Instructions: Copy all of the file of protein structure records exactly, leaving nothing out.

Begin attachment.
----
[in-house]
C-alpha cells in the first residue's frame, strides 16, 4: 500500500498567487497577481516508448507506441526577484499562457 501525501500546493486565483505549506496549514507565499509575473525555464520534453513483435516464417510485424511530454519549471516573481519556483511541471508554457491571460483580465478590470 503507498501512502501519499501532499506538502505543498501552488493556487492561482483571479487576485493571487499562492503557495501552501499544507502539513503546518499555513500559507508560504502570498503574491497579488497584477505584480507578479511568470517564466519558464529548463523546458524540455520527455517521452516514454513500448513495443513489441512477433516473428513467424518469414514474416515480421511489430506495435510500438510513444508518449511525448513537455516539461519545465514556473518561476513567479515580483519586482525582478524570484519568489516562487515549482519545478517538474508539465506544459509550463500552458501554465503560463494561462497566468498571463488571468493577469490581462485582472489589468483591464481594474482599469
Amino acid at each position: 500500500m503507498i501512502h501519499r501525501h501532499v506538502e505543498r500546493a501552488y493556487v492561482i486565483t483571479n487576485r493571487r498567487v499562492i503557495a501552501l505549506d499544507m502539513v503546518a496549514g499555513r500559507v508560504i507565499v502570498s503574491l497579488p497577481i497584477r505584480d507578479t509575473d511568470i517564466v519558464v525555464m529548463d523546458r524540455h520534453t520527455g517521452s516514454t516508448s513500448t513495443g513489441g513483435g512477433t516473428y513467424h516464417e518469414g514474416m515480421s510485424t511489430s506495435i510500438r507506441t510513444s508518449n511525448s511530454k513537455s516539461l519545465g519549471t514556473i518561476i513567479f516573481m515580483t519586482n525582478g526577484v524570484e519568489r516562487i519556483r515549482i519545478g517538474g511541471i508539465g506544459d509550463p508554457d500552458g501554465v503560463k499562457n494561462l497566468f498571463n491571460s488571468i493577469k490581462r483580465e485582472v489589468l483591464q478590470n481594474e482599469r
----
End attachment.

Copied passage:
[in-house]
C-alpha cells in the first residue's frame, strides 16, 4: 500500500498567487497577481516508448507506441526577484499562457 501525501500546493486565483505549506496549514507565499509575473525555464520534453513483435516464417510485424511530454519549471516573481519556483511541471508554457491571460483580465478590470 503507498501512502501519499501532499506538502505543498501552488493556487492561482483571479487576485493571487499562492503557495501552501499544507502539513503546518499555513500559507508560504502570498503574491497579488497584477505584480507578479511568470517564466519558464529548463523546458524540455520527455517521452516514454513500448513495443513489441512477433516473428513467424518469414514474416515480421511489430506495435510500438510513444508518449511525448513537455516539461519545465514556473518561476513567479515580483519586482525582478524570484519568489516562487515549482519545478517538474508539465506544459509550463500552458501554465503560463494561462497566468498571463488571468493577469490581462485582472489589468483591464481594474482599469
Amino acid at each position: 500500500m503507498i501512502h501519499r501525501h501532499v506538502e505543498r500546493a501552488y493556487v492561482i486565483t483571479n487576485r493571487r498567487v499562492i503557495a501552501l505549506d499544507m502539513v503546518a496549514g499555513r500559507v508560504i507565499v502570498s503574491l497579488p497577481i497584477r505584480d507578479t509575473d511568470i517564466v519558464v525555464m529548463d523546458r524540455h520534453t520527455g517521452s516514454t516508448s513500448t513495443g513489441g513483435g512477433t516473428y513467424h516464417e518469414g514474416m515480421s510485424t511489430s506495435i510500438r507506441t510513444s508518449n511525448s511530454k513537455s516539461l519545465g519549471t514556473i518561476i513567479f516573481m515580483t519586482n525582478g526577484v524570484e519568489r516562487i519556483r515549482i519545478g517538474g511541471i508539465g506544459d509550463p508554457d500552458g501554465v503560463k499562457n494561462l497566468f498571463n491571460s488571468i493577469k490581462r483580465e485582472v489589468l483591464q478590470n481594474e482599469r